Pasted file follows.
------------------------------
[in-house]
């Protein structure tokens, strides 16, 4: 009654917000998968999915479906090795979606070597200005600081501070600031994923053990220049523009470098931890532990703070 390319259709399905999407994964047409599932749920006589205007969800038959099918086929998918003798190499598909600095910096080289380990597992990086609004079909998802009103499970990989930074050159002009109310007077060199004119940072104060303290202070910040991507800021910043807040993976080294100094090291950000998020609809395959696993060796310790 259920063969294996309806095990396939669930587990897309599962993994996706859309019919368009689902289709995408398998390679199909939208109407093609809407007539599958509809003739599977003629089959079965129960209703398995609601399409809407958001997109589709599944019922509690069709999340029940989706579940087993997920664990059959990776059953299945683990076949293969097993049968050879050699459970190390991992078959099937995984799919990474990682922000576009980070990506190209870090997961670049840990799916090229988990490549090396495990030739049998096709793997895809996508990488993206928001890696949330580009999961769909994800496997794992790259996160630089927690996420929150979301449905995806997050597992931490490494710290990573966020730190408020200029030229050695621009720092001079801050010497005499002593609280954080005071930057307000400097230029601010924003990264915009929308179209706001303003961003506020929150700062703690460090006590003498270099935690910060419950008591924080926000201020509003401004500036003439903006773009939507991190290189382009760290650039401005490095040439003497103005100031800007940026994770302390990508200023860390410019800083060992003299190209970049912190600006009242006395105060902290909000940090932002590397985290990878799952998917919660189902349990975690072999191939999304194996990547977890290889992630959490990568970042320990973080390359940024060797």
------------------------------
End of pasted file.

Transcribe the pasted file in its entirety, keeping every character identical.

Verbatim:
[in-house]
């Protein structure tokens, strides 16, 4: 009654917000998968999915479906090795979606070597200005600081501070600031994923053990220049523009470098931890532990703070 390319259709399905999407994964047409599932749920006589205007969800038959099918086929998918003798190499598909600095910096080289380990597992990086609004079909998802009103499970990989930074050159002009109310007077060199004119940072104060303290202070910040991507800021910043807040993976080294100094090291950000998020609809395959696993060796310790 259920063969294996309806095990396939669930587990897309599962993994996706859309019919368009689902289709995408398998390679199909939208109407093609809407007539599958509809003739599977003629089959079965129960209703398995609601399409809407958001997109589709599944019922509690069709999340029940989706579940087993997920664990059959990776059953299945683990076949293969097993049968050879050699459970190390991992078959099937995984799919990474990682922000576009980070990506190209870090997961670049840990799916090229988990490549090396495990030739049998096709793997895809996508990488993206928001890696949330580009999961769909994800496997794992790259996160630089927690996420929150979301449905995806997050597992931490490494710290990573966020730190408020200029030229050695621009720092001079801050010497005499002593609280954080005071930057307000400097230029601010924003990264915009929308179209706001303003961003506020929150700062703690460090006590003498270099935690910060419950008591924080926000201020509003401004500036003439903006773009939507991190290189382009760290650039401005490095040439003497103005100031800007940026994770302390990508200023860390410019800083060992003299190209970049912190600006009242006395105060902290909000940090932002590397985290990878799952998917919660189902349990975690072999191939999304194996990547977890290889992630959490990568970042320990973080390359940024060797």